Man was she ever wrong *laugh*. Every morning I'd go out and chip the ice away on that bucket to release it from the tap and carry the bucket inside like I was carrying the crown jewels or something. We warped every cabinet in our kitchen that year from the boiling times required to get maple syrup and I only think we ever got up to light maple syrup when making it. We had mason jars FULL of syrup in our unheated back hallway for YEARS afterwards. Still one of my most pleasant childhood memories as the sense of accomplishment I got from making that syrup sticks with me.
As I grew older and we moved to Pennsylvania, maple syrup was a bit more expensive to buy, but wasn't terribly bad. Then I moved to Alaska, maple syrup became popular as a sugar substitute in cooking and I watched the price on maple syrup resemble the price on a new car.
I stumbled across a recipe years ago to make your own pancake syrup and I would can it every year when the kids were small to help extend the life of my one lowly jug of maple syrup. Now a days I give that liquid gold to the kids and my husband and I use the pancake syrup when money gets tight. I started messing with the original recipe as it would come out kind of thin and would crystallize over time as it was just a basic sugar syrup with flavoring, so I came up with this recipe.
This comes out thicker than regular maple syrup, but it definitely gets the job done. Just to warn you, though, if you taste it before it goes in the jar and don't think much of it, can it, let it cool THEN taste it. It comes out tasting different with the additional cooking and cooling times (which I've noticed that happens with a LOT of canning recipes).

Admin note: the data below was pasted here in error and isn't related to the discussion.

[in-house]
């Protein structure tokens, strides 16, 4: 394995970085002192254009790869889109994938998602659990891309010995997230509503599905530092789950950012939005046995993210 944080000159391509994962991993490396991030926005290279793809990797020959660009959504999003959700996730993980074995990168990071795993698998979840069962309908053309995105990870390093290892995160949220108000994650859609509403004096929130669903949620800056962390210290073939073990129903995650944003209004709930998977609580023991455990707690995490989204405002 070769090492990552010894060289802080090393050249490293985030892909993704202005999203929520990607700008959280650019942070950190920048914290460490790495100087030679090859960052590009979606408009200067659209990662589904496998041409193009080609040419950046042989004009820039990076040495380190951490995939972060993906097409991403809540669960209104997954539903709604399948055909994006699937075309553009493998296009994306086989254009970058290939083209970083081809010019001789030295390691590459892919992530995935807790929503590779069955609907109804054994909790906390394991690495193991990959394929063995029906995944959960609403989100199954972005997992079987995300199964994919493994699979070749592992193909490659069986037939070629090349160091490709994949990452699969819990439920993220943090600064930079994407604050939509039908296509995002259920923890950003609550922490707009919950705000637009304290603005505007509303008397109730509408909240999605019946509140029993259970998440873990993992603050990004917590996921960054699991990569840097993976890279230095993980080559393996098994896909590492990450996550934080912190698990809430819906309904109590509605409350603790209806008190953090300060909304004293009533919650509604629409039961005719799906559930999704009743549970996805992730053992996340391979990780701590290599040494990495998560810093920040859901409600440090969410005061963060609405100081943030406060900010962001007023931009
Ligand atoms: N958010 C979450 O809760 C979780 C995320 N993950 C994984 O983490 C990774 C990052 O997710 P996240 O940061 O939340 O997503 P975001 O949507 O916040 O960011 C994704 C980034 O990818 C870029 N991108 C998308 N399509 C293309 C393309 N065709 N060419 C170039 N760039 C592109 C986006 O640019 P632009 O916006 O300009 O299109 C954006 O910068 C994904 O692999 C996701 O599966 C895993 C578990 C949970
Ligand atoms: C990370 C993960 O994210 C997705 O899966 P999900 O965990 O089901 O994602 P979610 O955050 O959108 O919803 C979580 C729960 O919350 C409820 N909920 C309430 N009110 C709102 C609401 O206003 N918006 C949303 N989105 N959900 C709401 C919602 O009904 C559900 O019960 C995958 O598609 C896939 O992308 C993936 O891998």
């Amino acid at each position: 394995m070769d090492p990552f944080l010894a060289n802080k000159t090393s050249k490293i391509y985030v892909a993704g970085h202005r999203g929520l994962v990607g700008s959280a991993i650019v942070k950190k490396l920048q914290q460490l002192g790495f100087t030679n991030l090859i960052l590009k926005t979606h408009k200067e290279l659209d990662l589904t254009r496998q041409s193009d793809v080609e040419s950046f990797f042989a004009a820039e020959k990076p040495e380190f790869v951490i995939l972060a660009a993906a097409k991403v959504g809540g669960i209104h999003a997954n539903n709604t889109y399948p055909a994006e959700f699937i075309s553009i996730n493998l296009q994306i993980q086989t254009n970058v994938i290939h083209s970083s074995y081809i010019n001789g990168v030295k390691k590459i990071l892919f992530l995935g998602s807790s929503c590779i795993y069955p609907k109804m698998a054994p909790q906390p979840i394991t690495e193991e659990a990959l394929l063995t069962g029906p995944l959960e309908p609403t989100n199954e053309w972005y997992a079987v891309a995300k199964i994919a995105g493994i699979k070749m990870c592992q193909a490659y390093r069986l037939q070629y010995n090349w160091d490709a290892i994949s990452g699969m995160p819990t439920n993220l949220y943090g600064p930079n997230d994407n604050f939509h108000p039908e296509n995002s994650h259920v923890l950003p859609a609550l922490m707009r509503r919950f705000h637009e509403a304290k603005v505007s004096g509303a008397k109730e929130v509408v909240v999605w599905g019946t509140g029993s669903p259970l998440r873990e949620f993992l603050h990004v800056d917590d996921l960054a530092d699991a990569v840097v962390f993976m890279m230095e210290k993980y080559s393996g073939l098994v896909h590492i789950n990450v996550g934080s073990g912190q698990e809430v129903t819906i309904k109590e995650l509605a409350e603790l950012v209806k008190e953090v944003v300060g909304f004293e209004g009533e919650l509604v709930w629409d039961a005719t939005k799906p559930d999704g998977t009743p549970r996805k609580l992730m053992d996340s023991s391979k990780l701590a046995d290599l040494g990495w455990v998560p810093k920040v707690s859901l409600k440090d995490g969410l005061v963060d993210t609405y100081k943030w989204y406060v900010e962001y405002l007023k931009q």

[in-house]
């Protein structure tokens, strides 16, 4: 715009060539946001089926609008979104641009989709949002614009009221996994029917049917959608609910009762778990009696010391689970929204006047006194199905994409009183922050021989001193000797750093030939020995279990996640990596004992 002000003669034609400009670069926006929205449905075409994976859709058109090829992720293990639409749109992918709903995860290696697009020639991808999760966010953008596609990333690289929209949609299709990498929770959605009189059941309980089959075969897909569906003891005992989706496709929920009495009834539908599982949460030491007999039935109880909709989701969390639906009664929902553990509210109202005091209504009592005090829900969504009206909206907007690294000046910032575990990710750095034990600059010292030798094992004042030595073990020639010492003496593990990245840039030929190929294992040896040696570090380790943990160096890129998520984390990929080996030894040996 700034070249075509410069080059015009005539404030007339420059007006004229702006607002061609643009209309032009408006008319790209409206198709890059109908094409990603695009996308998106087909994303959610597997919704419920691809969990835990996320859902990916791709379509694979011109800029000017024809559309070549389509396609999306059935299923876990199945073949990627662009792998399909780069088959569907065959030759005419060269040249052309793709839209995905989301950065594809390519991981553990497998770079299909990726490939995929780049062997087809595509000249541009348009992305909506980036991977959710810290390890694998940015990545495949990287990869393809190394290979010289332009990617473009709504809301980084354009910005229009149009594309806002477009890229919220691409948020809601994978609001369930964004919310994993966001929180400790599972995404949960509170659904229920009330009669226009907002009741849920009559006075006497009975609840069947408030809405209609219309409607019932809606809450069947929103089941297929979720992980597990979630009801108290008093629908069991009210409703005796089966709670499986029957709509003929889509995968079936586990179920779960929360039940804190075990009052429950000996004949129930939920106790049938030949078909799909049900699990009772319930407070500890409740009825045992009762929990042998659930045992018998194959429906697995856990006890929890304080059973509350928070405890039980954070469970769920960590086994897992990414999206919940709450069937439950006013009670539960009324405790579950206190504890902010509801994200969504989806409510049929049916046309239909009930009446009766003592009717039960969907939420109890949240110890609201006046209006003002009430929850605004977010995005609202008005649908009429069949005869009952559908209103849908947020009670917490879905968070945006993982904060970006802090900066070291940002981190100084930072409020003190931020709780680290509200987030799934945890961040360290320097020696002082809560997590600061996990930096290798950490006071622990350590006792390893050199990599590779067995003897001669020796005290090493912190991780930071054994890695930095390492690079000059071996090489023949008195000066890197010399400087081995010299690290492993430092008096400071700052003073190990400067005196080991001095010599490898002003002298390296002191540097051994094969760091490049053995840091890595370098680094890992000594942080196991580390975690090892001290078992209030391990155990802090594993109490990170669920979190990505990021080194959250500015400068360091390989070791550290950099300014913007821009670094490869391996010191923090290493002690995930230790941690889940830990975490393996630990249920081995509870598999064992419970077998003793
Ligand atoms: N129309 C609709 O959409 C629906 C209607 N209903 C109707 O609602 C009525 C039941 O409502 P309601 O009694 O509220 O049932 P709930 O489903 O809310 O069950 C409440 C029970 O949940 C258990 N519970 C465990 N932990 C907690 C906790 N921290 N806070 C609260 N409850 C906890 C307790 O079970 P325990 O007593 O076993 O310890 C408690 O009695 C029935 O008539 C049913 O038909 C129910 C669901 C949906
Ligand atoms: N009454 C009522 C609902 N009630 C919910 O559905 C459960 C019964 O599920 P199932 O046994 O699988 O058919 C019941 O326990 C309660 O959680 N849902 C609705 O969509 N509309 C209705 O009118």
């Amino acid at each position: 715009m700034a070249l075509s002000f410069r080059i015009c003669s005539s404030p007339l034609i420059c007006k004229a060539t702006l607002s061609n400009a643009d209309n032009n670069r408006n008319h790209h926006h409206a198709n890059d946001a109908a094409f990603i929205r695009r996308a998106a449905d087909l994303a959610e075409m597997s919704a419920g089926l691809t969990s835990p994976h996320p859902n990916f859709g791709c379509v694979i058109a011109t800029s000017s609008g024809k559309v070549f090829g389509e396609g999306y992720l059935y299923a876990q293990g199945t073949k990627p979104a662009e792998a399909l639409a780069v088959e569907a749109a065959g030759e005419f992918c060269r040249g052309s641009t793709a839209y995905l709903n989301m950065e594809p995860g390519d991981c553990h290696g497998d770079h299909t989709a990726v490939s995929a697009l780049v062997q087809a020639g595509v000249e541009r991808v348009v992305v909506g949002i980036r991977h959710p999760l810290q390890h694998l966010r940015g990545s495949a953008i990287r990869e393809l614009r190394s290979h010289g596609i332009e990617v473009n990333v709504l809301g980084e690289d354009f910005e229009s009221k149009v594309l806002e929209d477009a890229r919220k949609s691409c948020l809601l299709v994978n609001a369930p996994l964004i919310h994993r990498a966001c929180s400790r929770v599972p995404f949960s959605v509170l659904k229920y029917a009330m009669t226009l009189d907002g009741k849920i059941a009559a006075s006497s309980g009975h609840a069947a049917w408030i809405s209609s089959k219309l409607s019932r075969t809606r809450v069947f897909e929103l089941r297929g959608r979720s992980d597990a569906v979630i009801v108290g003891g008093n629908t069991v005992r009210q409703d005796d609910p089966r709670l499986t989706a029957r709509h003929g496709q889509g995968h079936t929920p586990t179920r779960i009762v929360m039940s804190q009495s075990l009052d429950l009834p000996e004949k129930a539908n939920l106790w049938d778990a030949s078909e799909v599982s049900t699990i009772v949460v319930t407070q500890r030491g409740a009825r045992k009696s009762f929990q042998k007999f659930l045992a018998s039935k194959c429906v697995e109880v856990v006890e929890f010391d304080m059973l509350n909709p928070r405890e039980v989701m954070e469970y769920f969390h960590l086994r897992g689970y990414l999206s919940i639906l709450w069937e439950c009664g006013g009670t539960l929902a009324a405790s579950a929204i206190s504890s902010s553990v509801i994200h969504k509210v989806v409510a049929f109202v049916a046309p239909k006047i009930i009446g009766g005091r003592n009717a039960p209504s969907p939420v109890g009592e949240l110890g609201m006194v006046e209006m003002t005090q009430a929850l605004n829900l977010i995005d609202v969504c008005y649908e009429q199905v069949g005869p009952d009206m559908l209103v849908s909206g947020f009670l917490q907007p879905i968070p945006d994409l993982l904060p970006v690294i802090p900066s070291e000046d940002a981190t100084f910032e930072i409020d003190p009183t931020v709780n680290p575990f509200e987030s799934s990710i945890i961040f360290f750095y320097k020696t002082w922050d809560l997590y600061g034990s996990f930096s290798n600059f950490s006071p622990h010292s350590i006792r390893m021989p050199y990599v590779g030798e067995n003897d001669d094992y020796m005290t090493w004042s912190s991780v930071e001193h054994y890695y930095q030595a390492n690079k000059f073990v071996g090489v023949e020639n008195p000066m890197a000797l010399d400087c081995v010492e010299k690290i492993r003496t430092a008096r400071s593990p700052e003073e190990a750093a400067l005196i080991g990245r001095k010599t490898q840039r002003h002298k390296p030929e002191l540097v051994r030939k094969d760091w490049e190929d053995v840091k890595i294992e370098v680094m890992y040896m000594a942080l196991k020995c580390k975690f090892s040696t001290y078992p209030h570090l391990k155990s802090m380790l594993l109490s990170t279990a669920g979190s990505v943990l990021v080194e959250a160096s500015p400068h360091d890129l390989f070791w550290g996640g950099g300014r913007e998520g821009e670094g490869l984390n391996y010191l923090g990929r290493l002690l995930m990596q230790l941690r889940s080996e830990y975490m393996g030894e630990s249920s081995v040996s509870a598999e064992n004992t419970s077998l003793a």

Also an additional note here. If I have extra maple flavoring I'll add an additional tablespoon or so just for a more maple flavor to the syrup but I kept it at 3 TBS because that's the amount I get out of a standard 1 oz jar of McCormick maple flavoring at the store, and thus will help keep the cost of the final syrup down.
- 8 cups granulated sugar
- 2 cup brown sugar, packed
- 3 1/2 cups water
- 1/2 cup light corn syrup
- 1/2 tsp. canning salt
- 3 tbsp. pure vanilla extract
- 3 tbsp. imitation maple flavoring (the entire contents of a 1 oz bottle equals 3 TBS)
1. Prepare canner, jars and lids to standard sanitary canning practices.
2. Combine sugar, brown sugar, water, corn syrup and canning salt in a large stock pot. Heat over medium-high heat until mixture boils and sugar is dissolved. Reduce heat, cover and boil ten minutes, stirring occasionally.
3. Turn heat to low. Add vanilla and maple extracts (there will be some violent bubbling when you do this). Return mixture to a simmer.
4. Ladle hot syrup into hot jars leaving 1/2" head space. Process in boiling water bath canner for 10 minutes. Turn off heat under canner, remove lid and let sit 5 minutes. Move jars to a tea towel or other insulated surface and leave to seal.
Check seals after 24 hours. Any jars that are not sealed can be moved to the fridge to be used immediately.
Makes approximately 5 pints of syrup.